Rosemarie Springer, a grand dame of dressage has passed away on 2 April 2019. She was 98 years old. Springer was one of the most successful German dressage riders in the 1950s and 1960s.
Horses dominated Springer's life from the start. She was born and raised at Gut Mariensee near Danzig, Germany. Her father Werner Lorenz put her in the saddle in front of him when she was 2 years old to go out hacking.
In the early 1950s Springer started competing but it wasn't until she met German team trainer Willi Schultheis that her break through happened. Her second husband Axel Springer, to whom she was married from 1953 till 1961, brought Schultheis to Hamburg for her. The collaboration results in her winning the 1959 CDIO Aachen on Thyra and the silver medal at the German Championships. In 1960 she won her first out of five German Champion's title and represented Germany at the Olympic Games in Rom together with Josef Neckermann.
Springer's most successful horse was the Olympic horse Doublette and the Thoroughbred Brillant xx, with which she won the 1966 Hamburg Dressage Derby. She also campaigned Memor xx and the Swedish grey Lenard.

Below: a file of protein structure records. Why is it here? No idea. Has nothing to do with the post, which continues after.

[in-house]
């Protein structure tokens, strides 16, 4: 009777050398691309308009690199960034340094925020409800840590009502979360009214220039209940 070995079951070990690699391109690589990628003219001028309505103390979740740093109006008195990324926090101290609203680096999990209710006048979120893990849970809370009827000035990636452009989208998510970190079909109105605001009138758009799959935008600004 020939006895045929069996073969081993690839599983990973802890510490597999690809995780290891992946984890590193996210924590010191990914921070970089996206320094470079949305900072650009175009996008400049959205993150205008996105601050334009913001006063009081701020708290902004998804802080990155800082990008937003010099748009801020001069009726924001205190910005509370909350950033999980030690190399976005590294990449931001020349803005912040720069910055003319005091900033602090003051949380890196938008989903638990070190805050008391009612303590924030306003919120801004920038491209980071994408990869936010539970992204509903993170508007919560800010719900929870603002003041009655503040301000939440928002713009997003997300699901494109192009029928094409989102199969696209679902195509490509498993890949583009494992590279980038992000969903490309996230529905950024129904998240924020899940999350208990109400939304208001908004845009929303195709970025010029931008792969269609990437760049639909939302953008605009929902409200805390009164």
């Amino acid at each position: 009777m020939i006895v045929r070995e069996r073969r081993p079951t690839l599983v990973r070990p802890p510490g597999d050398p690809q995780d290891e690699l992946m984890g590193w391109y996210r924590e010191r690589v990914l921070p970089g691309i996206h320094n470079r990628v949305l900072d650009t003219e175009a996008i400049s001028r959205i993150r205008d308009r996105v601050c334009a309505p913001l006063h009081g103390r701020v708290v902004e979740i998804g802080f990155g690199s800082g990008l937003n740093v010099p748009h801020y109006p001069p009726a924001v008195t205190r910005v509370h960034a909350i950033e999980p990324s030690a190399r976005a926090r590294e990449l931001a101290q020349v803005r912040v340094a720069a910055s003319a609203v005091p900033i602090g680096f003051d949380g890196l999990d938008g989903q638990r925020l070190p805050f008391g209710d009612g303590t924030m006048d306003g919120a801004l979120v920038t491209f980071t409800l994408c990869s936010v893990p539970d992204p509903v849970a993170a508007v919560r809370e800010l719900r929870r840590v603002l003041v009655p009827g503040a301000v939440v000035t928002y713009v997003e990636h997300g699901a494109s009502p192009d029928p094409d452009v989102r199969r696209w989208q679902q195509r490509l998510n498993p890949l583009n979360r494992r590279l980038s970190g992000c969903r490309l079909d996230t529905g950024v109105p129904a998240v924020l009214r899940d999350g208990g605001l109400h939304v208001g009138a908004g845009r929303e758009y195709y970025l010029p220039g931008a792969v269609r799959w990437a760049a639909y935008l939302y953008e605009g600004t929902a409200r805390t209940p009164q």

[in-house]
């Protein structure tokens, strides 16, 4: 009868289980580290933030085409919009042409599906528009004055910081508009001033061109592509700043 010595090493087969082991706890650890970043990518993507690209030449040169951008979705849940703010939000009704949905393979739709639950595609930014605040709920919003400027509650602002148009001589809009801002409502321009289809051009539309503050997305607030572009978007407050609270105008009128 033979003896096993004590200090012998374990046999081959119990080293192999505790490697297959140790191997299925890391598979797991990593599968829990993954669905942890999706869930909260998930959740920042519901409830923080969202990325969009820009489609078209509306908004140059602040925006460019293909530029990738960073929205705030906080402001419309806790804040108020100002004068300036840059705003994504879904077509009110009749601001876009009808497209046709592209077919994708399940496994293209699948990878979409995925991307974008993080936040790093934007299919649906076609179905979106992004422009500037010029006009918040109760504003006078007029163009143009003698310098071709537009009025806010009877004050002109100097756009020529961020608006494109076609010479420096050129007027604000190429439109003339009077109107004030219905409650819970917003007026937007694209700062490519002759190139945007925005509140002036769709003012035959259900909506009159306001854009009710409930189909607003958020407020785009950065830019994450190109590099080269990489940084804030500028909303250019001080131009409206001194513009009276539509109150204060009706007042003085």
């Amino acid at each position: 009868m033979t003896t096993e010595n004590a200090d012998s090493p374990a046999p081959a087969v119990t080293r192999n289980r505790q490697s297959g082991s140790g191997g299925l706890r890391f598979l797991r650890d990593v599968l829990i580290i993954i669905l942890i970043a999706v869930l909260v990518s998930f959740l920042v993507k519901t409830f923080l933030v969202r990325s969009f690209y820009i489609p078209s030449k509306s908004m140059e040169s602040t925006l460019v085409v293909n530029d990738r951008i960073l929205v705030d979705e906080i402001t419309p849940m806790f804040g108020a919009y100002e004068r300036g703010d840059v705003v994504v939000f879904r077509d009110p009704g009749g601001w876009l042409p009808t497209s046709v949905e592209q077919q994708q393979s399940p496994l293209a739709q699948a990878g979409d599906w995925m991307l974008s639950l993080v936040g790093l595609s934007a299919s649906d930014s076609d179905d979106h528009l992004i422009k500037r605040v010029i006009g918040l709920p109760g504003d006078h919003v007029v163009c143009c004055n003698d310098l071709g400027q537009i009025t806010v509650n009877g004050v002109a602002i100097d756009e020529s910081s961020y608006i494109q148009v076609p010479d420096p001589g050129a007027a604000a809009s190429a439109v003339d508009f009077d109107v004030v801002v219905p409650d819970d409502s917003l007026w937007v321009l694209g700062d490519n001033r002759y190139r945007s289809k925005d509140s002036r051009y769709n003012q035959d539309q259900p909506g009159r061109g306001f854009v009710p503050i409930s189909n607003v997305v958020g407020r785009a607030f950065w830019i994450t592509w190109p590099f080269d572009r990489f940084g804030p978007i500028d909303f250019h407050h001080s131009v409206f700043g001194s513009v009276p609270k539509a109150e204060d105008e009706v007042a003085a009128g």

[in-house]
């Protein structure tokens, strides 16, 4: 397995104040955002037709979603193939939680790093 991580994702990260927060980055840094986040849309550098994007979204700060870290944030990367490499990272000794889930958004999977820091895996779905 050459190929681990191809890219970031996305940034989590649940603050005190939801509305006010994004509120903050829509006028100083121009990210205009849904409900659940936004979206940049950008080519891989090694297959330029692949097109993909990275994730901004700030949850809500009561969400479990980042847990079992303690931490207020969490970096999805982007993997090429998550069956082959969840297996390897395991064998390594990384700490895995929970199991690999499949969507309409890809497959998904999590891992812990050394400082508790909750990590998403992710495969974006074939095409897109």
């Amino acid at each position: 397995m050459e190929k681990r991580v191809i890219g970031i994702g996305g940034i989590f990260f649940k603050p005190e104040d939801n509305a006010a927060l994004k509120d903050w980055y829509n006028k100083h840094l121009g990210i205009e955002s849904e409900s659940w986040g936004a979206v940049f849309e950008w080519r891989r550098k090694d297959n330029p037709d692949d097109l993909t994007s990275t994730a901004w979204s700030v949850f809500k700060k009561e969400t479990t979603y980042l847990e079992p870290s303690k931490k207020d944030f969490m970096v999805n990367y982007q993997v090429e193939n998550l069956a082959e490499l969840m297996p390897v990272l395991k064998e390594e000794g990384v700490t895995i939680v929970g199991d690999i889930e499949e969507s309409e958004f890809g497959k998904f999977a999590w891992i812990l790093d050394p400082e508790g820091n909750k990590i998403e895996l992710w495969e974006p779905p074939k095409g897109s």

After her sport career she ran Gut Halloh near Bad Bramstedt (north of Hamburg), where she bred Trakehners and scouted horses. She discovered and fostered numerous talents, for example Hilberath for whose apprenticeship she did the riding instructor exam in the 1970s. She also coached venting riders Horst Karsten, Harry Klugmann, Karl Schultz, Claus Erhorn and Bettina Hoy.
Springer stayed fit all her life and was a passionate skier, which she kept until a few years ago.
At her 75th birthday on 5 July 1995 the German Equestrian Federation decorated her with the German Rider's Cross in gold for her lifetime achievements.
P.S.I. Awards for Springer, Bechtolsheimer, Becker and Diekmann
Springer, Oatley and Thieme Looking Forward to 2015 CDI Hagen's Horses & Dreams
Meet Jonny Hilberath
Cramique xx, A Renaissance of French Elegance in Dressage
Grunox, from Scaredy Cat to Olympic Champion
Angelika Fromming: Half a Century of Dressage
Keen xx, a Pioneer of American Dressage
The Good Old Times?